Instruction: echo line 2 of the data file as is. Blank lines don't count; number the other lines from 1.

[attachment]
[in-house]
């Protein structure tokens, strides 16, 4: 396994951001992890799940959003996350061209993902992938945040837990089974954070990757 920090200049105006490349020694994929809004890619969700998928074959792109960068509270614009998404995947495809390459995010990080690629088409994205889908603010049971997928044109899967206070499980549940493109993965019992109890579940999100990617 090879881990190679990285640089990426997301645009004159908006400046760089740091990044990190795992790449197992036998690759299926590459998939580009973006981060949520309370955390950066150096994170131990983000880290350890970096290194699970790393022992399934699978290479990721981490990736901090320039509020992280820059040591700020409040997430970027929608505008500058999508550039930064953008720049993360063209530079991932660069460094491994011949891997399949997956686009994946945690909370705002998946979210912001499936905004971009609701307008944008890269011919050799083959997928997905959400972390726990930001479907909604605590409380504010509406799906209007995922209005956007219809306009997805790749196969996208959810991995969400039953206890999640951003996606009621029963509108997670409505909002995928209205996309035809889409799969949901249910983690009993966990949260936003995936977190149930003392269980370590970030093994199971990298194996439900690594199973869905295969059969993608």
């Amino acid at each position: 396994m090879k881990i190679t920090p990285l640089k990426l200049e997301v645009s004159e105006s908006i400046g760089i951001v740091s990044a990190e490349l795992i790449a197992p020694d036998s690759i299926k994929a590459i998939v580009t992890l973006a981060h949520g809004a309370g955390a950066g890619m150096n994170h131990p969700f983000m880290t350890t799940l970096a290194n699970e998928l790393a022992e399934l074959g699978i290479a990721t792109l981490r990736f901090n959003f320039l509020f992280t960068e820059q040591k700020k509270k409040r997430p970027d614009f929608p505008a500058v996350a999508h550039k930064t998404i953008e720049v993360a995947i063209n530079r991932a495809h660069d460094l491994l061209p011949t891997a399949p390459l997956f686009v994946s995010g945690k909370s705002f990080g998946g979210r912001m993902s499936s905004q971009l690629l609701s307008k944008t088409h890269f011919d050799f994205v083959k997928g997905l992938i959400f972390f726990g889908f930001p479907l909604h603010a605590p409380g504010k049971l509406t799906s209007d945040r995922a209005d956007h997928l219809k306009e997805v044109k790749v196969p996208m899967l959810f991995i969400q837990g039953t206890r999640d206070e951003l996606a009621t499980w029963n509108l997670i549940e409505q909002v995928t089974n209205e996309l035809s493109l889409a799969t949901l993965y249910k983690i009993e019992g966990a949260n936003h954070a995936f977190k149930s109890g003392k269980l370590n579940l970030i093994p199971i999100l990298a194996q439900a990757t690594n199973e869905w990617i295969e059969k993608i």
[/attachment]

């Protein structure tokens, strides 16, 4: 396994951001992890799940959003996350061209993902992938945040837990089974954070990757 920090200049105006490349020694994929809004890619969700998928074959792109960068509270614009998404995947495809390459995010990080690629088409994205889908603010049971997928044109899967206070499980549940493109993965019992109890579940999100990617 090879881990190679990285640089990426997301645009004159908006400046760089740091990044990190795992790449197992036998690759299926590459998939580009973006981060949520309370955390950066150096994170131990983000880290350890970096290194699970790393022992399934699978290479990721981490990736901090320039509020992280820059040591700020409040997430970027929608505008500058999508550039930064953008720049993360063209530079991932660069460094491994011949891997399949997956686009994946945690909370705002998946979210912001499936905004971009609701307008944008890269011919050799083959997928997905959400972390726990930001479907909604605590409380504010509406799906209007995922209005956007219809306009997805790749196969996208959810991995969400039953206890999640951003996606009621029963509108997670409505909002995928209205996309035809889409799969949901249910983690009993966990949260936003995936977190149930003392269980370590970030093994199971990298194996439900690594199973869905295969059969993608």